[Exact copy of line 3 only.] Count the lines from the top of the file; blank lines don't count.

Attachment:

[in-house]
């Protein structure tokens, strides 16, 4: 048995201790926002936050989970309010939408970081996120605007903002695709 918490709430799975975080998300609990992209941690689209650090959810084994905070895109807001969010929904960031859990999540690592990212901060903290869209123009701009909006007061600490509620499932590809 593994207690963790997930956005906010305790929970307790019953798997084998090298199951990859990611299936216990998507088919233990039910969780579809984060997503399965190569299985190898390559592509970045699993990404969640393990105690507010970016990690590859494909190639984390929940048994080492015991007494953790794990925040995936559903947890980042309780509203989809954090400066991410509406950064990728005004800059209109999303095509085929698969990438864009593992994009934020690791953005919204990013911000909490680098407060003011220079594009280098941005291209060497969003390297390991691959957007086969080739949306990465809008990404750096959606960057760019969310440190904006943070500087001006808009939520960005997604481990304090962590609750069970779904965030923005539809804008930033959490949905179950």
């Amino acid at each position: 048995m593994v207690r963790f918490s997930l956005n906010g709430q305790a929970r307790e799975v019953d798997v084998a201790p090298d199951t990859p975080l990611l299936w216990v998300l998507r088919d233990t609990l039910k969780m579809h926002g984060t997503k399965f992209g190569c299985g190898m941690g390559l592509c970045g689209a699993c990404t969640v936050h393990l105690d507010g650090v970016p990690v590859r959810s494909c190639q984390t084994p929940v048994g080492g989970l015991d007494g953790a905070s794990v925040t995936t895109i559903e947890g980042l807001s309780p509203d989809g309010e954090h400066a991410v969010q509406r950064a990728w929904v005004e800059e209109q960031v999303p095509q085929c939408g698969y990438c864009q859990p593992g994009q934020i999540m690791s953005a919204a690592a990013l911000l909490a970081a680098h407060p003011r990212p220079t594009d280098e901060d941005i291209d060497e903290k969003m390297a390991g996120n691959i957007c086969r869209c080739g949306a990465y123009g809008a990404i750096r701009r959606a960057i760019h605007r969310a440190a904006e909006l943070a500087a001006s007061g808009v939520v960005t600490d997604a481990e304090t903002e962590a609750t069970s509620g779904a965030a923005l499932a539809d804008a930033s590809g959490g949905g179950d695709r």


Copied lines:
């Amino acid at each position: 048995m593994v207690r963790f918490s997930l956005n906010g709430q305790a929970r307790e799975v019953d798997v084998a201790p090298d199951t990859p975080l990611l299936w216990v998300l998507r088919d233990t609990l039910k969780m579809h926002g984060t997503k399965f992209g190569c299985g190898m941690g390559l592509c970045g689209a699993c990404t969640v936050h393990l105690d507010g650090v970016p990690v590859r959810s494909c190639q984390t084994p929940v048994g080492g989970l015991d007494g953790a905070s794990v925040t995936t895109i559903e947890g980042l807001s309780p509203d989809g309010e954090h400066a991410v969010q509406r950064a990728w929904v005004e800059e209109q960031v999303p095509q085929c939408g698969y990438c864009q859990p593992g994009q934020i999540m690791s953005a919204a690592a990013l911000l909490a970081a680098h407060p003011r990212p220079t594009d280098e901060d941005i291209d060497e903290k969003m390297a390991g996120n691959i957007c086969r869209c080739g949306a990465y123009g809008a990404i750096r701009r959606a960057i760019h605007r969310a440190a904006e909006l943070a500087a001006s007061g808009v939520v960005t600490d997604a481990e304090t903002e962590a609750t069970s509620g779904a965030a923005l499932a539809d804008a930033s590809g959490g949905g179950d695709r």